Anti-war essays, poems, short stories and literary excerpts
Irish writers on peace and war
George Farquhar: What induced you to turn soldier?
Oliver Goldsmith: A thousand hecatombs for mere trumperies. Imperial contest that no honest man can wish either side wins.
Oliver Goldsmith on war: Hundreds of thousands killed without consequence
Oliver Goldsmith: I am an enemy to nothing in this good world but war
Oliver Goldsmith: War and its servile press
Frank Harris: Soulless selfishness of war; Anglo-Saxon domineering combativeness greatest danger to Humanity
Frank Harris: Henri Barbusse and the war against war
Charles Lever: The self-serving drunken oblivion of war
Samuel Lover: The demon of war casts his shadows before
Samuel Lover: The trumpet and the sword
George Moore: Murder pure and simple, impossible to revive the methods of Tamburlaine
George Moore: War and disillusionment
Thomas Moore: Famine comes to glean all that the sword had left unreap’d. A banquet, yet alive, for ravening vultures.
Sean O’Casey: Battles of war changed for battles of peace
Sean O’Casey: The dead of wars past clasp their colder arms around the newer dead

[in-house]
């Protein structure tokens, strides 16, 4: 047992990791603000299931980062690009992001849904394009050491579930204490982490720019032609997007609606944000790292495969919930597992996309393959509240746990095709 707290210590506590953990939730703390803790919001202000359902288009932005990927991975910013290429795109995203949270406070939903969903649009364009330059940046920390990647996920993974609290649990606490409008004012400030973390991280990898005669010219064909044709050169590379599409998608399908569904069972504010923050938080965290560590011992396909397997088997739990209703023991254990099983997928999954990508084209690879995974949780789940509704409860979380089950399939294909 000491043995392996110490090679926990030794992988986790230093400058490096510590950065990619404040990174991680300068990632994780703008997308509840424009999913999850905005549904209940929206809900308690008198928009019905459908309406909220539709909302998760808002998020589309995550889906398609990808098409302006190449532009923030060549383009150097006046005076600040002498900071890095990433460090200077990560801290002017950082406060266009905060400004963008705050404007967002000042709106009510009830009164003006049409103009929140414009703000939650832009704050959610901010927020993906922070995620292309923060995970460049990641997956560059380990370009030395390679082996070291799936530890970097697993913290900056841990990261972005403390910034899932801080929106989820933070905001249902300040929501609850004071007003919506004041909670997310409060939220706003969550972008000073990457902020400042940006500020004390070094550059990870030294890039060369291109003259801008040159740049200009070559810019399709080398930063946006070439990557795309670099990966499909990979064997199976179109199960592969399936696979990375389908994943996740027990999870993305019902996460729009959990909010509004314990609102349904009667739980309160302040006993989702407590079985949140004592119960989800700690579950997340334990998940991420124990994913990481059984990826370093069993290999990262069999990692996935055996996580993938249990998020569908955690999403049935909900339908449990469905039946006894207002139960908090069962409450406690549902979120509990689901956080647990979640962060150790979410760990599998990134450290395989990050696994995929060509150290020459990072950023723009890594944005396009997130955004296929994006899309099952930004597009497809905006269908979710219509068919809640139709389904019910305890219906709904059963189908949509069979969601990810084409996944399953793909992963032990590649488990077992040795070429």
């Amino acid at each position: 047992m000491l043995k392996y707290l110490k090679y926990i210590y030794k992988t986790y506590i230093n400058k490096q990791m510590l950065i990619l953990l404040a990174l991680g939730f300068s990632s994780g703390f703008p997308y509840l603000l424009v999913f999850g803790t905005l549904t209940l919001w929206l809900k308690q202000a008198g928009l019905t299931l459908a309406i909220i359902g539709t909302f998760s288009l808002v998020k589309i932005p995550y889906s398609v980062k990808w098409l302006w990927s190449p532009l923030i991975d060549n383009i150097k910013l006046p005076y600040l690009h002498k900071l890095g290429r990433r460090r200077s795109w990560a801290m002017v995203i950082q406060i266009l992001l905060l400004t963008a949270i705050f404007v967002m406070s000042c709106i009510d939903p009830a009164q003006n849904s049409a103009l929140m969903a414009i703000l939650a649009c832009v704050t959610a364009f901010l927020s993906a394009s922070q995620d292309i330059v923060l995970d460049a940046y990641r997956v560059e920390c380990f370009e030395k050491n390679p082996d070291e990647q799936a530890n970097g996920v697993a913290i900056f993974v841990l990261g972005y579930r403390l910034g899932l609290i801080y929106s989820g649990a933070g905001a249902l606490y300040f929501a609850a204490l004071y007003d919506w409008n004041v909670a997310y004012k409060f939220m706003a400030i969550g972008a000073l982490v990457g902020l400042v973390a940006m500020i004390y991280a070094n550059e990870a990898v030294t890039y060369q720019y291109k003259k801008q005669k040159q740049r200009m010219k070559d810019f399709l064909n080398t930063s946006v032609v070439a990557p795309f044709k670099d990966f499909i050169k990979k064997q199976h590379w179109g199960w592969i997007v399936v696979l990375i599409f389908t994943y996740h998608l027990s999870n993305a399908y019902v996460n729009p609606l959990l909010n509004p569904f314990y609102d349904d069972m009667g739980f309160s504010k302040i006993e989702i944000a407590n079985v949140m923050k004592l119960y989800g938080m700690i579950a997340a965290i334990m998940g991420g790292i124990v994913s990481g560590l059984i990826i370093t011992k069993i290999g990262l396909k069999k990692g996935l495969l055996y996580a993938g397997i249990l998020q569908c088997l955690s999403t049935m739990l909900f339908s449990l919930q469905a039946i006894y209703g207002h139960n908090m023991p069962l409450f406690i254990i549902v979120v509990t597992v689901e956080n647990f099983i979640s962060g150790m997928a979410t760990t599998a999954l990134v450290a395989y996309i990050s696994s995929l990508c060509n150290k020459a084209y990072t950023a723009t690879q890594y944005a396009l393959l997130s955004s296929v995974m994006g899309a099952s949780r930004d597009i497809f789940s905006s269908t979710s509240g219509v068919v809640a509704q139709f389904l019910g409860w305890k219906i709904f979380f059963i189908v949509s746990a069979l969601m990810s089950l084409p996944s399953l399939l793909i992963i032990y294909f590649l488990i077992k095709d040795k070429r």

Sean O’Casey: The Prince of Peace transformed into the god of war
Liam O’Flaherty: The foul horror of war
Liam O’Flaherty: Sounds from a dead world. Nothing but worms and rats feeding on death.
George Bernard Shaw: Selections on war
George Bernard Shaw: The earth is still bursting with the dead bodies of the victors
George Bernard Shaw: Gadarene swine running violently into a hell of high explosives
George Bernard Shaw: Little Minds and Big Battles
George Bernard Shaw: The Long Arm of War
Militarist myopia: George Bernard Shaw’s Common Sense About the War
George Bernard Shaw: Rabid war maniacs reversed the order of nature
George Bernard Shaw: Religion of ruthless competition inevitably leads to war
George Bernard Shaw: The shallowness of the ideals of men ignorant of history is their destruction
George Bernard Shaw: Soldiering is the coward’s art of attacking mercilessly when you are strong, and keeping out of harm’s way when you are weak
George Bernard Shaw: War and frivolous exultation in death for its own sake
George Bernard Shaw: War and the sufferings of the sane
George Bernard Shaw: War Delirium
George Bernard Shaw: War, governments and munitions manufacturers
George Bernard Shaw: War, the Yahoo and the angry ape
George Bernard Shaw: The way of the soldier is the way of death
Jonathan Swift: Lemuel Gulliver on War
Oscar Wilde: Antidote to war
Oscar Wilde: Crimson seas of war, Great Game in Central and South Asia
William Butler Yeats: The Rose of Peace
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